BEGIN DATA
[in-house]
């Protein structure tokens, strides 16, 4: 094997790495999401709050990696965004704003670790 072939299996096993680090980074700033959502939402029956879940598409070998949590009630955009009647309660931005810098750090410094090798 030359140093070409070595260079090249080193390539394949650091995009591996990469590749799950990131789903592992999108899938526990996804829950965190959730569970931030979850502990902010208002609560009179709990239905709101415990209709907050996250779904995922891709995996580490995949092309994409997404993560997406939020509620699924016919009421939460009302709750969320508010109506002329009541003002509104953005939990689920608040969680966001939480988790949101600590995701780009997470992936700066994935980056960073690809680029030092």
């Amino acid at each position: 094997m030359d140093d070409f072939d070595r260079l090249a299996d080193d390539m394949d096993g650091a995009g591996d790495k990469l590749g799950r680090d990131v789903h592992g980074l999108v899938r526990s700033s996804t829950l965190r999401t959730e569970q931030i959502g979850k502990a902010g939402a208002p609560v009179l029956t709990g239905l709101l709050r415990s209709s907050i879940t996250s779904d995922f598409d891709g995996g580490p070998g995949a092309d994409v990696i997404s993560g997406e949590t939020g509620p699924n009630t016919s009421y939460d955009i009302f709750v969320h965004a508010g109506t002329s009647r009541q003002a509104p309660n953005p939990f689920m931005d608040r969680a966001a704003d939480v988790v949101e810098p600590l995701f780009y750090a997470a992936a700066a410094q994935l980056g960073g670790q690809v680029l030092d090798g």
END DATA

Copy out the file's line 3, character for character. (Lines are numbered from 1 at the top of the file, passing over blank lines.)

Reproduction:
């Amino acid at each position: 094997m030359d140093d070409f072939d070595r260079l090249a299996d080193d390539m394949d096993g650091a995009g591996d790495k990469l590749g799950r680090d990131v789903h592992g980074l999108v899938r526990s700033s996804t829950l965190r999401t959730e569970q931030i959502g979850k502990a902010g939402a208002p609560v009179l029956t709990g239905l709101l709050r415990s209709s907050i879940t996250s779904d995922f598409d891709g995996g580490p070998g995949a092309d994409v990696i997404s993560g997406e949590t939020g509620p699924n009630t016919s009421y939460d955009i009302f709750v969320h965004a508010g109506t002329s009647r009541q003002a509104p309660n953005p939990f689920m931005d608040r969680a966001a704003d939480v988790v949101e810098p600590l995701f780009y750090a997470a992936a700066a410094q994935l980056g960073g670790q690809v680029l030092d090798g």